Saturday, 4 August 2012

Does it make sense to import biomass?

We have heard in the news recently that Drax, the UK's largest coal-fired power station, is going to convert half of its boilers to use biomass instead of coal [1] [2]. Sourcing enough biomass in the UK to supply half of Drax will be impossible in the short term at least so a lot of the biofuel will be imported, which means more energy needed for transport which generates more greenhouse gas emissions. We are told there is still a net saving but not how much, at least not in the newspapers, so I went looking and found a life cycle analysis report from the Environment Agency [3] for using forest biomass in power stations. It makes interesting reading. There certainly is a net saving in GHG emissions even allowing for the extra transport for imports. However, the net savings are barely enough to meet the standard requirement for subsidy by renewable obligation certificates (ROCs) - this is a 60% cut in lifecycle carbon emissions or a limit of 285 gCO2/kWh generated.

The ROC requirement may be 60% cut but the overall UK target for total carbon emissions is an 80% cut by 2050. Using the ROC standard as a base, if 285 gCO2/kWh is a 60% cut then an 80% cut would be 143 gCO2/kWh so I will use that.  UK forest biomass meets this target fairly comfortably. Imported wood does not. Wind power, by comparison, qualifies easily.

Sources forest products [3] (but ignoring carbon uptake by the soil), wind [4]

I have adapted figures from the Environment Agencies report to create the chart above.
  • I have selected only scenarios based on sustainable forest management by periodic thinning and felling
  • I have ignored carbon absorbed into the soil, since this only applies for the first few generations of felling
In all these scenarios the EA has assumed
  • Valuable timber is sold separately, so only a portion of the GHG emissions from forest management are allocated to the biofuel
  • The wood is transported 45km (30 miles)  from the forest into storage and then to port or straight to the power station by road. International transport is by sea - which is much more efficient than by road.
  • The conversion to electricity in the power station is 25% efficient. This is lower than you would expect for a gas or coal power station (last year 48% for gas and 38% for coal [4]). However, biomass has a moisture content which doesn't help.
Points to note:
  • The UK forest biomass emissions do meet the 80% cut level, though for conifer it is close.
  • The chart above is for roundwood: branches and small trunks. Woodchip has higher processing costs but this is offset by lower growing costs because there is less waste. Making the wood into pellets takes another 160 gCO2/kWh and doesn't quite meet the 60% standard, never mind the 80% target.
  • The distance travelled for broadleaf roundwood or woodchip could be increased up to 80 miles and still meet the 80% target.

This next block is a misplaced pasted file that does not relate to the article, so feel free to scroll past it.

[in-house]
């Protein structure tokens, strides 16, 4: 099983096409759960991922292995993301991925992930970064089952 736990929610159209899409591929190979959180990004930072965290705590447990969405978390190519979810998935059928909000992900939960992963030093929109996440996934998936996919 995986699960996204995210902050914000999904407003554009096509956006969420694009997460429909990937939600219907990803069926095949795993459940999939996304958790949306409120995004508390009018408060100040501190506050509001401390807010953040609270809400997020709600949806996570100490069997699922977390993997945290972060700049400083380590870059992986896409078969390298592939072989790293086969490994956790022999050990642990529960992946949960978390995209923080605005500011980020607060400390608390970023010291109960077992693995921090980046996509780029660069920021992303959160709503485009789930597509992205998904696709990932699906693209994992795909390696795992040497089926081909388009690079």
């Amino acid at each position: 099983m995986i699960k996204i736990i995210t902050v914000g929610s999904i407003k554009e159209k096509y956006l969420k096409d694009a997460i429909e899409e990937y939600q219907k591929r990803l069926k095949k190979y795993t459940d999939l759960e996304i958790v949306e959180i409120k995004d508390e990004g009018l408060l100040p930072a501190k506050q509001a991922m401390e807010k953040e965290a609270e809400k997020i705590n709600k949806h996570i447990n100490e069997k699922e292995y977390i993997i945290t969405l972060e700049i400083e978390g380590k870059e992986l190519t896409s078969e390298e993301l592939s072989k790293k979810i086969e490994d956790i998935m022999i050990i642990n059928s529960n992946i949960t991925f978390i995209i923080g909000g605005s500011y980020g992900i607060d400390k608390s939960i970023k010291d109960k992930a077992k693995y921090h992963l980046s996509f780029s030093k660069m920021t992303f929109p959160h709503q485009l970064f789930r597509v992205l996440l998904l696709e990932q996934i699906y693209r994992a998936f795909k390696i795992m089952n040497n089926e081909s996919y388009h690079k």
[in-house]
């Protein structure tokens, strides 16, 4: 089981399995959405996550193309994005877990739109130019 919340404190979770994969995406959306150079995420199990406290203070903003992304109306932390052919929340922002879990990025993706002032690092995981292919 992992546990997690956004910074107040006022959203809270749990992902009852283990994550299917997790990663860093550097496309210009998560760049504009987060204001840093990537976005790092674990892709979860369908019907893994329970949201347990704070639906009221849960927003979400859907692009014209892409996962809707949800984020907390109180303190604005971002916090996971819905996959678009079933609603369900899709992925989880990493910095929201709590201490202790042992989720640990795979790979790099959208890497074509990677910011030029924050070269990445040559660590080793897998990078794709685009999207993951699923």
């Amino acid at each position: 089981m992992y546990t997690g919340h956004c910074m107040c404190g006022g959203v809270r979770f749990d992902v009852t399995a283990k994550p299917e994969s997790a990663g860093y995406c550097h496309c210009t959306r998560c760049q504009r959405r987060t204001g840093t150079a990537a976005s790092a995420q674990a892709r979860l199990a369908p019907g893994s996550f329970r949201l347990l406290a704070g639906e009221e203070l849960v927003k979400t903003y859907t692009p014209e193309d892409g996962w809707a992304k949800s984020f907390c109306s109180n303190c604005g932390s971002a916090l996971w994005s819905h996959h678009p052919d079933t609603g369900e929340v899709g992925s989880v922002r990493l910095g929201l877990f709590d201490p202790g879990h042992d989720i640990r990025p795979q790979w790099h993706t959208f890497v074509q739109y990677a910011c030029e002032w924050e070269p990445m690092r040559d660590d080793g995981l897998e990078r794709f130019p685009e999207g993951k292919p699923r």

• For wood imported from the USA transport alone accounts for 119 gCO2/kWh so it is difficult to see how the 80% target 143 gCO2/kWh can ever be achieved.
  • Even imported wood gives carbon emissions well below the current level from gas power stations which are 398 gCO2/kWh [5]
This analysis is for wood and there are lots of other biomass options which vary in their requirement for growing, harvesting and processing,  but the emissions from transport depend only on the distance and the energy density of the product. Miscanthus, a high yielding bamboo-like grass which is being promoted in this country by Natural England, has a similar energy density to wood both by weight and volume; waste straw is similar by weight but more bulky.  Bagasse from sugar cane and palm kernels are also possibilities, but the energy density by weight from all are much the same, as long as the moisture content is similar. This means that no matter what material is being imported, if it comes from as far away as North America the GHG emissions will be higher than the target 80% cut for electricity.

Of course the EA analysis is based on the present day situation where lorries and ships, and also tractors and chain saws all run on diesel fuel. If they used renewable energy instead that would also reduce the carbon emissions but you still need a reasonable return in terms of energy balance. Assuming that all the carbon emissions are due to burning diesel then it takes 0.45 kWh biodiesel to make 1 kWh electricity from UK wood, and with wood imported from USA it would be 1.1 kWh biodiesel, of which 0.44 kWh is transport, to make 1 kWh electricity. That is not as bad as it sounds because you lose a lot of energy converting to electricity. The EA have assumed it takes 4 kWh of wood to produce 1 kWh electricity; the USA case is then 1.1 kWh biodiesel to make 4 kWh of wood energy which is still a reasonable win.

Overall, running power stations on imported wood fuel won't achieve the target 80% cut in carbon emissions today, though it can qualify at the 60% level for ROC subsidy. This makes sense if you consider the biomass power stations as part of a diverse mix including other renewable sources like wind as well. You can use the biomass  to supply some of the base load only, and/or use it as a backup for when wind is not available. You can't use imported biomass to replace wind, or other low carbon sources because it just isn't low carbon enough.

[1] Drax aims to go coal-free after biomass subsidy review 26/July/2012
[2] Farming Today This Week BBC Radio  4/8/2012 (will be available for 7 days only)
[3] Including UK and international forestry in Biomass Environmental Assessment Tool (BEAT2) Environment Agency July 2011
[4] Energy and Carbon Emissions: the way we Live today Nicola Terry 2011
[5] Digest UK Energy Statistics 2011 DECC

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